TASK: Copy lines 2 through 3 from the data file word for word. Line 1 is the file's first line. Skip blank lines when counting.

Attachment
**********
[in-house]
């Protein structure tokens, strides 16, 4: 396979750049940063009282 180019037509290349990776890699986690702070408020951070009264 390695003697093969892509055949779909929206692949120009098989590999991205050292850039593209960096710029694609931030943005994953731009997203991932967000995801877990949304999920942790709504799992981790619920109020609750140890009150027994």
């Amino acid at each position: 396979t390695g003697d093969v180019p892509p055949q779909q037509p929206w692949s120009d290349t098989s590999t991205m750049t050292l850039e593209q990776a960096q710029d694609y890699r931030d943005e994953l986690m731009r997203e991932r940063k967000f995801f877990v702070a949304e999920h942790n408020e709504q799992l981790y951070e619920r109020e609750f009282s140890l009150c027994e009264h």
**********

């Protein structure tokens, strides 16, 4: 396979750049940063009282 180019037509290349990776890699986690702070408020951070009264 390695003697093969892509055949779909929206692949120009098989590999991205050292850039593209960096710029694609931030943005994953731009997203991932967000995801877990949304999920942790709504799992981790619920109020609750140890009150027994």
């Amino acid at each position: 396979t390695g003697d093969v180019p892509p055949q779909q037509p929206w692949s120009d290349t098989s590999t991205m750049t050292l850039e593209q990776a960096q710029d694609y890699r931030d943005e994953l986690m731009r997203e991932r940063k967000f995801f877990v702070a949304e999920h942790n408020e709504q799992l981790y951070e619920r109020e609750f009282s140890l009150c027994e009264h």